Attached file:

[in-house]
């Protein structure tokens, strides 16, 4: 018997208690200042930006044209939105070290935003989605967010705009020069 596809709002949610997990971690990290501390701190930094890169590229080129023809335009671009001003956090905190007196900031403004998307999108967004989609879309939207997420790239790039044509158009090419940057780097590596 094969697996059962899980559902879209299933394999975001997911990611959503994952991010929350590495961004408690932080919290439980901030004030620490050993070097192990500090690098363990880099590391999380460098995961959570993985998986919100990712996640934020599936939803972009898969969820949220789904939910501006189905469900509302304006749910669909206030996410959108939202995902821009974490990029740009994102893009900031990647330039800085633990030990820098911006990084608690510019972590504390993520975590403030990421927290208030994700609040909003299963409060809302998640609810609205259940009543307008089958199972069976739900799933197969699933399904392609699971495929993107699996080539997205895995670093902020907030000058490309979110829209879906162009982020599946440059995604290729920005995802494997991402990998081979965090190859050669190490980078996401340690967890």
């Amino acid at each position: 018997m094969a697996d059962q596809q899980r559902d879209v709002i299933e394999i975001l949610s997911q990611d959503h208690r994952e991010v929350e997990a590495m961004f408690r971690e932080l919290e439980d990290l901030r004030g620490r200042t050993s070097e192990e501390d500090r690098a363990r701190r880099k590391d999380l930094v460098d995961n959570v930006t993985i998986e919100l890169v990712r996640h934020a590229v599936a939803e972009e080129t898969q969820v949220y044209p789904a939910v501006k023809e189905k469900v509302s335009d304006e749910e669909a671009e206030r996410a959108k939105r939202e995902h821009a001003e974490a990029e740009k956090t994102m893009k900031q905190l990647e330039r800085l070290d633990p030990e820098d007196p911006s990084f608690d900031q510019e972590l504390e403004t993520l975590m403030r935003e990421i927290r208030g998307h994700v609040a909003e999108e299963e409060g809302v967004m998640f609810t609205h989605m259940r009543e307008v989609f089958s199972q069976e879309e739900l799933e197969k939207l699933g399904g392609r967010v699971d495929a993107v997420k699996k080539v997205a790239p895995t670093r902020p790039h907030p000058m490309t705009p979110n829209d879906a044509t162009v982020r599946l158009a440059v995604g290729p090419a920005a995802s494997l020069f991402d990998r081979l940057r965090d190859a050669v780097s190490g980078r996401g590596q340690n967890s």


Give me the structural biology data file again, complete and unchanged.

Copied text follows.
[in-house]
């Protein structure tokens, strides 16, 4: 018997208690200042930006044209939105070290935003989605967010705009020069 596809709002949610997990971690990290501390701190930094890169590229080129023809335009671009001003956090905190007196900031403004998307999108967004989609879309939207997420790239790039044509158009090419940057780097590596 094969697996059962899980559902879209299933394999975001997911990611959503994952991010929350590495961004408690932080919290439980901030004030620490050993070097192990500090690098363990880099590391999380460098995961959570993985998986919100990712996640934020599936939803972009898969969820949220789904939910501006189905469900509302304006749910669909206030996410959108939202995902821009974490990029740009994102893009900031990647330039800085633990030990820098911006990084608690510019972590504390993520975590403030990421927290208030994700609040909003299963409060809302998640609810609205259940009543307008089958199972069976739900799933197969699933399904392609699971495929993107699996080539997205895995670093902020907030000058490309979110829209879906162009982020599946440059995604290729920005995802494997991402990998081979965090190859050669190490980078996401340690967890």
């Amino acid at each position: 018997m094969a697996d059962q596809q899980r559902d879209v709002i299933e394999i975001l949610s997911q990611d959503h208690r994952e991010v929350e997990a590495m961004f408690r971690e932080l919290e439980d990290l901030r004030g620490r200042t050993s070097e192990e501390d500090r690098a363990r701190r880099k590391d999380l930094v460098d995961n959570v930006t993985i998986e919100l890169v990712r996640h934020a590229v599936a939803e972009e080129t898969q969820v949220y044209p789904a939910v501006k023809e189905k469900v509302s335009d304006e749910e669909a671009e206030r996410a959108k939105r939202e995902h821009a001003e974490a990029e740009k956090t994102m893009k900031q905190l990647e330039r800085l070290d633990p030990e820098d007196p911006s990084f608690d900031q510019e972590l504390e403004t993520l975590m403030r935003e990421i927290r208030g998307h994700v609040a909003e999108e299963e409060g809302v967004m998640f609810t609205h989605m259940r009543e307008v989609f089958s199972q069976e879309e739900l799933e197969k939207l699933g399904g392609r967010v699971d495929a993107v997420k699996k080539v997205a790239p895995t670093r902020p790039h907030p000058m490309t705009p979110n829209d879906a044509t162009v982020r599946l158009a440059v995604g290729p090419a920005a995802s494997l020069f991402d990998r081979l940057r965090d190859a050669v780097s190490g980078r996401g590596q340690n967890s």